756 Heat Exposure in Informal Settlements in Nairobi, Kenya

Tuesday, 24 January 2017
4E (Washington State Convention Center )
Anna A. Scott, Johns Hopkins University, Baltimore, MD; and J. Okoth, H. Misiani, A. Jordan, G. Ouma, B. F. Zaitchik, J. Arrighi, R. Anyah, E. Jjemba, S. Verjee, and D. Waugh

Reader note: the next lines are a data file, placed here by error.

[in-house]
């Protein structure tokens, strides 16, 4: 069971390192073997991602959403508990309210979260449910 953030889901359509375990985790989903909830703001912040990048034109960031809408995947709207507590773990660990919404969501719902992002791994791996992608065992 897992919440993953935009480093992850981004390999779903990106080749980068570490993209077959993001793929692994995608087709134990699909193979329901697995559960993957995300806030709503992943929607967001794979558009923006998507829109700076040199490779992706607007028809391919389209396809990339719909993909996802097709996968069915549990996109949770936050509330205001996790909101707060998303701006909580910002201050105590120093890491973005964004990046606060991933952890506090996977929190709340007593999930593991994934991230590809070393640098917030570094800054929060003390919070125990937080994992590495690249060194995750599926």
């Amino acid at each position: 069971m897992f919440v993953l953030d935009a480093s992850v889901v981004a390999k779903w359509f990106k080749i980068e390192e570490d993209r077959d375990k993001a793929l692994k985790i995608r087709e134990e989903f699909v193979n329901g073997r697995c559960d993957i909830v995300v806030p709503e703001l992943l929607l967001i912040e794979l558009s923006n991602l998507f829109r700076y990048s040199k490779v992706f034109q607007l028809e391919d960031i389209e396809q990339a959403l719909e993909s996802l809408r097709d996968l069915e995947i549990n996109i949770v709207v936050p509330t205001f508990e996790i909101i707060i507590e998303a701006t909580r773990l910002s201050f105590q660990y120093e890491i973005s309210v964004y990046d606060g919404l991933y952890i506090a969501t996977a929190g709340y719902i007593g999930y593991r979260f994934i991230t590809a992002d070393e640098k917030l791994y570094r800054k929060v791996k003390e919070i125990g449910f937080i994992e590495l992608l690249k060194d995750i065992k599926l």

Heat exposure, one of the deadliest climate-related impacts and a growing concern in a warming climate, is exacerbated by urban-rural differences in microclimate, also known as the urban heat island effect. The urban heat island effect is well studied around the world, mostly looking at differences between temperature conditions within an urban area and the surrounding rural areas. Recent work has urged scientists to take into account the heterogeneity within cities (for example, the local climate zone or LCZ classification by Stewart and Oke 2012), as some microclimates may be several degrees hotter than others. Nairobi, Kenya exhibits a wide variety of microclimates brought about by heterogeneous surfaces, from paved roads and high-rise buildings interspersed with low vegetation in the central business district, to large neighborhoods of informal settlements or ‘slums’, characterized by dense, metal housing, little vegetation, and limited access to government services. To investigate how heat exposure differs within Nairobi, we deployed a high density observation network in 2015/2016 to examine summertime temperature and humidity. We show how temperature, humidity and heat index differ in several informal settlements, including Kibera, the largest slum neighborhood in Africa. We also relate these changes to surface properties such as satellite-derived albedo and NDVI. Understanding the existence of micro-climates within the urban setting can have important implications for the disaster management and public health spheres by creating opportunities for more targeted interventions to reduce the effects of heat exposure now and in a warmer climate.
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